Texas Attorney General questions voter engagement activities in schools

Texas Attorney General Ken Paxton issued a non-binding opinion on Wednesday, Jan. 17, at the request of Sen. Paul Bettencourt (R-Houston) regarding certain school district and third-party activities to encourage and facilitate voting by school employees and students. Sen. Bettencourt filed the request in response to school district activities being encouraged by the Texas Educators Vote (TEV) coalition, of which ATPE is a member.

ATPE was one of several education groups that weighed in on Sen. Bettencourt’s request through formal correspondence to the Attorney General’s Opinion Committee. General Paxton invited stakeholders involved in the coalition effort to submit their input on the request by Jan. 12, 2018; Paxton’s opinion in response to the senator’s request was issued by the morning of the next business day (following a state holiday and closure of most state offices for one additional day on account of this week’s ice storm).

Jennifer Canaday

“ATPE is disappointed that the Office of the Texas Attorney General spent so little time considering the merits of the request and the ancillary materials that it requested,” said Jennifer Canaday, ATPE Governmental Relations Director. The attorney general’s opinion actually makes no reference to the additional information supplied by ATPE and other coalition partners in response to Sen. Bettencourt’s request. “Nevertheless, there is nothing in today’s opinion that warrants a change in our direction. ATPE intends to continue our non-partisan get-out-the-vote efforts and our work with the Texas Educators Vote (TEV) coalition to encourage voter participation within the education community.”

Much of the attorney general’s opinion focuses on questions about the use of school buses to transport students and school district staff to the polls during voting periods. In a press release yesterday, ATPE said that it disagrees with Paxton’s opinion that a court would likely find school-sponsored transportation of employees to polling places unconstitutional. However, both ATPE and the TEV coalition have always deferred to school district leaders to make decisions about any such transportation services.

“We trust that school boards will continue to make prudent decisions on this matter in light of all the legal advice available to them,” Canaday said.

ATPE stands by the information provided to the AG’s office in our correspondence dated Jan. 12, 2018. In that letter, ATPE pointed out a number of facts that had been overlooked or distorted in the senator’s request for an opinion. For instance, the “culture of voting” model resolution that has been promoted by ATPE and other members of the TEV coalition makes no reference whatsoever to political candidates, parties, or ballot measures. As such, ATPE continues to believe that adoption of such a resolution by school boards does not give rise to any potential violations of political advertising restrictions. We also highlighted the fact that ATPE and other member partners of the TEV coalition have worked to ensure that the coalition’s educational materials include guidance about what educators can and cannot do related to elections, including prohibitions on using school district resources for political advertising, which General Paxton similarly cited in his opinion.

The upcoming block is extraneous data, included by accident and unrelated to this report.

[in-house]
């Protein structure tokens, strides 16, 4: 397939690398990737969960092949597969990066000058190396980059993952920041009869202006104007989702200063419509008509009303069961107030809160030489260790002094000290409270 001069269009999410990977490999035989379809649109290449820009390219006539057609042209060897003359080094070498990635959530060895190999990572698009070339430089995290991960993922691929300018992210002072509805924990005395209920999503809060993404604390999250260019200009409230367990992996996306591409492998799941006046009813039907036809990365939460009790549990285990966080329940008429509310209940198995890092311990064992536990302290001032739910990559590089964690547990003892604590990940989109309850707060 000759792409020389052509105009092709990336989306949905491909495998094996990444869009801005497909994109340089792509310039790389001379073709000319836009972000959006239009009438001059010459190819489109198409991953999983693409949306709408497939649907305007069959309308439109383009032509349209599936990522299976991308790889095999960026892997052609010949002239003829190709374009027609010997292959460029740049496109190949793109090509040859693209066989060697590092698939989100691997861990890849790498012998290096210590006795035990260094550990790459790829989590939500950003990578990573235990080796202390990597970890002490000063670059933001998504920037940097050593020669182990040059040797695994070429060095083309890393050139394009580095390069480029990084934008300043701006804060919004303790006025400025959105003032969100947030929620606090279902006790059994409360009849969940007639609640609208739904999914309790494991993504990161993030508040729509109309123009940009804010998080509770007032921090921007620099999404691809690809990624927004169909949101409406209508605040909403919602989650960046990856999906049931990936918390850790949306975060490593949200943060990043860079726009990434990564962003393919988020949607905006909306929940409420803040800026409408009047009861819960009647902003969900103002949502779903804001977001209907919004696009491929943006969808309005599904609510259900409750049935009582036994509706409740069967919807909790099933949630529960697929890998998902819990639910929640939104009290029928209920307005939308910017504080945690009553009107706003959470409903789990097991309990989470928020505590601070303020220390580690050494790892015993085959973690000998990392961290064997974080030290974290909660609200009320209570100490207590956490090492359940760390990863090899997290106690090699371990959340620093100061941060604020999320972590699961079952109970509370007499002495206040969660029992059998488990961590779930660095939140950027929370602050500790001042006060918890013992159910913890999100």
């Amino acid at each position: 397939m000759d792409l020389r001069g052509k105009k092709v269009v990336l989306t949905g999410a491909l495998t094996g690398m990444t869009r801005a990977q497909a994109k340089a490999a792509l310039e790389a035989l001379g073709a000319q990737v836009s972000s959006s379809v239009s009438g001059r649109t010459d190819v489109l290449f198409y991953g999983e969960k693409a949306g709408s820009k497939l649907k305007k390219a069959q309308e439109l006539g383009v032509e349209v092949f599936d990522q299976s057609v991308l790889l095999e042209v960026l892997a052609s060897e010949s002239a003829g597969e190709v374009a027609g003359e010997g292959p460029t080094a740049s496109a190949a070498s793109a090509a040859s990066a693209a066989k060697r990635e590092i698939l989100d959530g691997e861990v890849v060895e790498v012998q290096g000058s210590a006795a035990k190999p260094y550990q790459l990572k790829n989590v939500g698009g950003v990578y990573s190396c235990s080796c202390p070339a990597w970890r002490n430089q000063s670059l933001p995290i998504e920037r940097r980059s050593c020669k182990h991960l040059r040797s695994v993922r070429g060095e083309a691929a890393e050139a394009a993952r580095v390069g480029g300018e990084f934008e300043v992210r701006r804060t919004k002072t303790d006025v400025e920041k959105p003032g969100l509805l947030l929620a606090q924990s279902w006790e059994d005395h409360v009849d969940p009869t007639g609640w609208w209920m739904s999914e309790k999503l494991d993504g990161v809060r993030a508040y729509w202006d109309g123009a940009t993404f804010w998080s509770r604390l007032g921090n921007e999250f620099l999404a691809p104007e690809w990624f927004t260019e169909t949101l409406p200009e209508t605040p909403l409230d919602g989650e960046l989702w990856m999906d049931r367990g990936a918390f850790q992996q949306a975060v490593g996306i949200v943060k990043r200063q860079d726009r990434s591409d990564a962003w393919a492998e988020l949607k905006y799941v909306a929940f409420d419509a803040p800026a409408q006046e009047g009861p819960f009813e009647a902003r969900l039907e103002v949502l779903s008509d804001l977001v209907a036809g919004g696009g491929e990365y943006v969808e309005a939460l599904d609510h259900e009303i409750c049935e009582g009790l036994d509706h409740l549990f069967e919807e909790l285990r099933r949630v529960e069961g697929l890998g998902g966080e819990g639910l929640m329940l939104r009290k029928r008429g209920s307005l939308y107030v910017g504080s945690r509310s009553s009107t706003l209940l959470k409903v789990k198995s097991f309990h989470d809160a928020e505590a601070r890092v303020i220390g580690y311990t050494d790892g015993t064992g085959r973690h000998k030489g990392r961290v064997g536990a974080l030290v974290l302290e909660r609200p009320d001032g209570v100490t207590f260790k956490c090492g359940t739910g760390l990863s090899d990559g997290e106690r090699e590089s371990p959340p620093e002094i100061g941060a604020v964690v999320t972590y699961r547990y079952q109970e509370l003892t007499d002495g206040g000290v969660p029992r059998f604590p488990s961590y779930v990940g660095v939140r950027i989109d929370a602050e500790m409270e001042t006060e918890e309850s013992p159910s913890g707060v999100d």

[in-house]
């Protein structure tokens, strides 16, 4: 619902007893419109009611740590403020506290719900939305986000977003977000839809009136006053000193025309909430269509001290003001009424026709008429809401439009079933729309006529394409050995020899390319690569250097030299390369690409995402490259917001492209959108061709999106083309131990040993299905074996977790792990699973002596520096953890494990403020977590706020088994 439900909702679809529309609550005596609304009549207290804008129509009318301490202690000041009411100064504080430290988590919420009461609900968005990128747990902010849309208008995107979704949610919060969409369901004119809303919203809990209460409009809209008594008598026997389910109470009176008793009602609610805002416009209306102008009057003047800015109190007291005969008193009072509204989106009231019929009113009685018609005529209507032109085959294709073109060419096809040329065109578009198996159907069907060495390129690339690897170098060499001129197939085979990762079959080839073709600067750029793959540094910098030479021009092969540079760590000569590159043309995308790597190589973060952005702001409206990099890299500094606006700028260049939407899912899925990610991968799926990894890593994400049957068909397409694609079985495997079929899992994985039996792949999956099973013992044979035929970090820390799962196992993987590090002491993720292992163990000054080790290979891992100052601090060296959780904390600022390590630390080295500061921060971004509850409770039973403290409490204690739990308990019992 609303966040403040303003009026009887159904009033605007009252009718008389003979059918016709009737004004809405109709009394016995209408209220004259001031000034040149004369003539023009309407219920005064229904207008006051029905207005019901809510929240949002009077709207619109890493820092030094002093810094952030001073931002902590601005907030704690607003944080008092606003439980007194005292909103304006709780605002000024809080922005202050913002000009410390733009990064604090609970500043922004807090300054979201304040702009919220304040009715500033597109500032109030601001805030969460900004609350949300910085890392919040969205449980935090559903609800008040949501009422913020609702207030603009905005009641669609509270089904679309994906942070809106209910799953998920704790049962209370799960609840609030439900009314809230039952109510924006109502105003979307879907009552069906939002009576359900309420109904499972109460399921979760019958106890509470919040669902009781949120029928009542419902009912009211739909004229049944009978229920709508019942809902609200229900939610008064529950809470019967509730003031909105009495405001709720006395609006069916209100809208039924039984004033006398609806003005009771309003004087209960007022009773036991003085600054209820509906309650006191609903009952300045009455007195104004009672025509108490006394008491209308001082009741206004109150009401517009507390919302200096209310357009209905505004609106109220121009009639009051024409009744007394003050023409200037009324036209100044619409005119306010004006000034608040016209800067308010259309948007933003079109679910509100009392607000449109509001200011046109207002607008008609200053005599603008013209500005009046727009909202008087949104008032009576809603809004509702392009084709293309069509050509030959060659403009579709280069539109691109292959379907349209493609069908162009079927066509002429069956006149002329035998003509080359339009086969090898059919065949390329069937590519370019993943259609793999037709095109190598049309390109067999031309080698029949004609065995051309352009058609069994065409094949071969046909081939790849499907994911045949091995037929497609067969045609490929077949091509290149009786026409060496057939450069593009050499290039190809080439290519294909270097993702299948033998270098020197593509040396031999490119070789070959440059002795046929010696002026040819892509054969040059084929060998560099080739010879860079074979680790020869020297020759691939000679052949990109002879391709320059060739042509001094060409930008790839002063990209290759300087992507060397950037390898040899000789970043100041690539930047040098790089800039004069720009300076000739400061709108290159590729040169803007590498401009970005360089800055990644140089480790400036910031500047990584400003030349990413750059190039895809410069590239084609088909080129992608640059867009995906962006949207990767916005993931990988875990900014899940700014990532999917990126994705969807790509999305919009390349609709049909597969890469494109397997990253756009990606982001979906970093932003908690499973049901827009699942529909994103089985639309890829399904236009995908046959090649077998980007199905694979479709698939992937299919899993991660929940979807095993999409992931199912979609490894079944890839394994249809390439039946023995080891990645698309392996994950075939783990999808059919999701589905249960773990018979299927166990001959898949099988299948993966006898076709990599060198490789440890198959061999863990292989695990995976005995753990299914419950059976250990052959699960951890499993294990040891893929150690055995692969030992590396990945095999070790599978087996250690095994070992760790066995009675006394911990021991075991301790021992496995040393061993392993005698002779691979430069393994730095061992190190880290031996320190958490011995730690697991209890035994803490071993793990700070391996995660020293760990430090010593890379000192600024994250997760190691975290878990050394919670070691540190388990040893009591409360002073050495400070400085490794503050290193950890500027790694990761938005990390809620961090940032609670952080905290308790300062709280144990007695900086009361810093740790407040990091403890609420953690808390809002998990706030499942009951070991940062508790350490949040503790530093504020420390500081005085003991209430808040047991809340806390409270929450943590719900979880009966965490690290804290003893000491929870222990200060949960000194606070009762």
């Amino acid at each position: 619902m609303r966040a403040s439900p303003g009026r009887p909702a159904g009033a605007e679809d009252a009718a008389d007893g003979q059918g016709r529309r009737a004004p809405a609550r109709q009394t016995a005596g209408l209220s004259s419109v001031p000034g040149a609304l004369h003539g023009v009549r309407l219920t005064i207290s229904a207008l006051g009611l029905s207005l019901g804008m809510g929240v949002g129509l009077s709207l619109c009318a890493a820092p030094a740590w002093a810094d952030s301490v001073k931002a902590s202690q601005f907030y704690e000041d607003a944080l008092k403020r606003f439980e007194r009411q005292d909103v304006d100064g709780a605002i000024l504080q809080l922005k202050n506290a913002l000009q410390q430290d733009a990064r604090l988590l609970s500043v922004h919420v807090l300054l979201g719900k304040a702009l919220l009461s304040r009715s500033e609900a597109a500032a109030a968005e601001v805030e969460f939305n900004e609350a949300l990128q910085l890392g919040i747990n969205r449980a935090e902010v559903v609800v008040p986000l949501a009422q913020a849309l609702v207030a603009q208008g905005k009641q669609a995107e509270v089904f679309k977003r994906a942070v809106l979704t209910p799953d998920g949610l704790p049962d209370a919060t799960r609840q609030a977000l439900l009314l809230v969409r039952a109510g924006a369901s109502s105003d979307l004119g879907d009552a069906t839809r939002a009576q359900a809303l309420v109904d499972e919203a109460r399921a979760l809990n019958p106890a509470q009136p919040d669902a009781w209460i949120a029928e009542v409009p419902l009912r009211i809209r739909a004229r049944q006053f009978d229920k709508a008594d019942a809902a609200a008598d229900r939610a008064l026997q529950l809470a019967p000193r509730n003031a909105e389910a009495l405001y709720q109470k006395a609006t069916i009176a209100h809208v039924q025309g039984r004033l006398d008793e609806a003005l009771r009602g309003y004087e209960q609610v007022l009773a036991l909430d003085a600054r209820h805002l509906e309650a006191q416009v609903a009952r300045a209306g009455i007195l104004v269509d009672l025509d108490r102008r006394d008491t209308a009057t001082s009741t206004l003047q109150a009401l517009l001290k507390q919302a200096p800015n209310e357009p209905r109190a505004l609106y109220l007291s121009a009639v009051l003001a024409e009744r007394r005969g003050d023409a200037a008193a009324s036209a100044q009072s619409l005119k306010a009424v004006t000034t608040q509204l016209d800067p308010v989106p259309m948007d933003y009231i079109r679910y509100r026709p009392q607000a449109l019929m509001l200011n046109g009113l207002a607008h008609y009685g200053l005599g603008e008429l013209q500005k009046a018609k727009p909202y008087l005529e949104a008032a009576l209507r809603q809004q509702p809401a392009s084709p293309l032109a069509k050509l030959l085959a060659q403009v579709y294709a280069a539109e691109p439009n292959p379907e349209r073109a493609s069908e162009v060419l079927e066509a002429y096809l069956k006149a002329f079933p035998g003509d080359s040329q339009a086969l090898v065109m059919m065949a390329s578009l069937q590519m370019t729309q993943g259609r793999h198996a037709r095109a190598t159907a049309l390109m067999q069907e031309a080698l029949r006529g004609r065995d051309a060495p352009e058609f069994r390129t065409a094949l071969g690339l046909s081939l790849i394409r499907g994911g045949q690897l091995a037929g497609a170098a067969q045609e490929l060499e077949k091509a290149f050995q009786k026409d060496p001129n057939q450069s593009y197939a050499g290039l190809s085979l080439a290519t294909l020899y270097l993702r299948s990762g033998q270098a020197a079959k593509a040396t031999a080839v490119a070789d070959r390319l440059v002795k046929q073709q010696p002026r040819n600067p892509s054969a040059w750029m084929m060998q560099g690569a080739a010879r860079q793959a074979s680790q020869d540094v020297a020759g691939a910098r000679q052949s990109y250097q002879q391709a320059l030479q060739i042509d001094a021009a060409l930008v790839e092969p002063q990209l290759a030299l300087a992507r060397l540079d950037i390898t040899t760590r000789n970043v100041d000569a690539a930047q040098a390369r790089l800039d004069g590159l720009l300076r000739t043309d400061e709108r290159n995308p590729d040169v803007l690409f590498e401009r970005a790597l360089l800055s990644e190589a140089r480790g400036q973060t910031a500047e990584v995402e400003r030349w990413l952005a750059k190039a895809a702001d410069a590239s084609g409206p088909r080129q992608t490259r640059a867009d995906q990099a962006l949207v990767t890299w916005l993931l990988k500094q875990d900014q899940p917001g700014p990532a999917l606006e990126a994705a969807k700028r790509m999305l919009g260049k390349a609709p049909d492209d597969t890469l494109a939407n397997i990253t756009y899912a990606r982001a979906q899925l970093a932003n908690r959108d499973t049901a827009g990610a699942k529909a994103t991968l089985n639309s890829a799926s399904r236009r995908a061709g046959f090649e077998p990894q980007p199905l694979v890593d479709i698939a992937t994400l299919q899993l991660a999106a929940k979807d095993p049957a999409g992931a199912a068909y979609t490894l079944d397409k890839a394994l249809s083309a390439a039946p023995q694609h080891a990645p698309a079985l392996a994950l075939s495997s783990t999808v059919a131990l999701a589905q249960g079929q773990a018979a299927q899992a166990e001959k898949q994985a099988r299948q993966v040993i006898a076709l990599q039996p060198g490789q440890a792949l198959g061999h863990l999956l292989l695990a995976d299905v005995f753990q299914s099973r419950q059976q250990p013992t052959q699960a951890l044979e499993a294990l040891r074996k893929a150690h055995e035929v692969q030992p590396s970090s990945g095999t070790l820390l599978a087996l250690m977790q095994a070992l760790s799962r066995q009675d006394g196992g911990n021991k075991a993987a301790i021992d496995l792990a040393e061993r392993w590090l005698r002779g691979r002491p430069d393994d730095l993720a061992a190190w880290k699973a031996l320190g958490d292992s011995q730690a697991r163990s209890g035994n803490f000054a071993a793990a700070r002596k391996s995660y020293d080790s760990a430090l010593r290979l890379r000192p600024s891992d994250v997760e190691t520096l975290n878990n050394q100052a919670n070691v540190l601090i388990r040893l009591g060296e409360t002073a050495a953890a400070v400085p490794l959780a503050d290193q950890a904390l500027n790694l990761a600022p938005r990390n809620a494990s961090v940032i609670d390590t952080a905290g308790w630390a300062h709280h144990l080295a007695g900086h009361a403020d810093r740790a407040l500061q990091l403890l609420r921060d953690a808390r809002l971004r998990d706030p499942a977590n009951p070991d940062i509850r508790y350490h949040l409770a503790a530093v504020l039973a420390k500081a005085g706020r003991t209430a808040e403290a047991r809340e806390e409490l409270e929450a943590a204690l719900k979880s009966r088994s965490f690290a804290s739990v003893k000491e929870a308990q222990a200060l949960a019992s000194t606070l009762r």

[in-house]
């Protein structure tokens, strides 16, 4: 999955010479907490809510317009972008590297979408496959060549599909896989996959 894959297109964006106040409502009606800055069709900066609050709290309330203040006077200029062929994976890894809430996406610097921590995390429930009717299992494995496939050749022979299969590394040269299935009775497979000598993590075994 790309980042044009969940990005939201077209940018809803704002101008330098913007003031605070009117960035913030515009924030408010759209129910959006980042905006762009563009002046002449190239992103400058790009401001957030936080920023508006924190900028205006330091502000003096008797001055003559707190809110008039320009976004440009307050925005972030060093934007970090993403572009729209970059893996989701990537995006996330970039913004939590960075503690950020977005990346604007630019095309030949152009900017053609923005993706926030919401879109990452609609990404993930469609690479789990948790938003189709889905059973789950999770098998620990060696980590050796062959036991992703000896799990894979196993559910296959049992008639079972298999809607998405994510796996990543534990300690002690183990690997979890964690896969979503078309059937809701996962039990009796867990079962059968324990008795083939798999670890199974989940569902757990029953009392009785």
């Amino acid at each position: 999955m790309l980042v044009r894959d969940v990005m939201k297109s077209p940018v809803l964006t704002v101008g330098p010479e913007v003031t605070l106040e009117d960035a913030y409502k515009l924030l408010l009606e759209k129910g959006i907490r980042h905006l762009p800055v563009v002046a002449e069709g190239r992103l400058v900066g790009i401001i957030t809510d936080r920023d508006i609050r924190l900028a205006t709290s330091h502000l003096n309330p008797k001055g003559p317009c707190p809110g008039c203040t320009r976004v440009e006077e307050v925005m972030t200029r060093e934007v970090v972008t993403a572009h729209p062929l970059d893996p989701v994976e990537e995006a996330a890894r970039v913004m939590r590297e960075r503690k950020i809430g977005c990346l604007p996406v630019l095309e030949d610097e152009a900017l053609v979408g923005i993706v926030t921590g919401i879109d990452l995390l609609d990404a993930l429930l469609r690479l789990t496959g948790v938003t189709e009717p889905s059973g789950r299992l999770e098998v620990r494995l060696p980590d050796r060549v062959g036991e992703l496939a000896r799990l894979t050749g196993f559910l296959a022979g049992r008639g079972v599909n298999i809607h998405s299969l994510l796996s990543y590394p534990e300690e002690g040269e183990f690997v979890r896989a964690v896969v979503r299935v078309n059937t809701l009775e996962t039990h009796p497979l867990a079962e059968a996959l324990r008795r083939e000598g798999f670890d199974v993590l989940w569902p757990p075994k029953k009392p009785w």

Neither the TEV coalition website nor any other website linked to it as an external resource (such as ATPE’s TeachtheVote.org website and the Secretary of State’s Project V.O.T.E.) is used to promote specific candidates or ballot measures. Thus, ATPE maintains that the coalition’s and ATPE’s web-based GOTV resources, much like the Texas Secretary of State’s online voting resources, do not engender any violations of political advertising laws even in the event that a school district or its employees were to spend public funds to promote such Internet resources.

It’s also noteworthy that General Paxton’s opinion makes no mention of Sen. Bettencourt’s complaints about promotion of the TEV Coalition’s “Educator’s Oath to Vote” and about school district initiatives to encourage educators to vote and wear their “I voted” stickers to school. Sen. Bettencourt complained in his request for a legal opinion that such activities amounted to coercion by school administrators. The attorney general’s silence on these topics reinforces ATPE’s position that these types of nonpartisan GOTV activities are well within the legal rights of educators and school district officials and do not run afoul of any existing laws.

ATPE and our coalition partners are committed to emphasizing the importance of voting to the strength and future of our democracy, and we wholeheartedly support the he rights of educators and eligible students to participate in elections. We will continue to provide resources and suggestions to school districts and respect their administrations’ decisions about how to facilitate voter engagement on their campuses for educators and students.

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One thought on “Texas Attorney General questions voter engagement activities in schools

  1. Jackie Totten

    Personally I don’t think we should be using schools as a voting place. We are letting strangers in our schools where on any other given day someone entering the building has to be buzzed in, show an ID and get a visitors badge.
    Safety is always a big concern!!

    Reply

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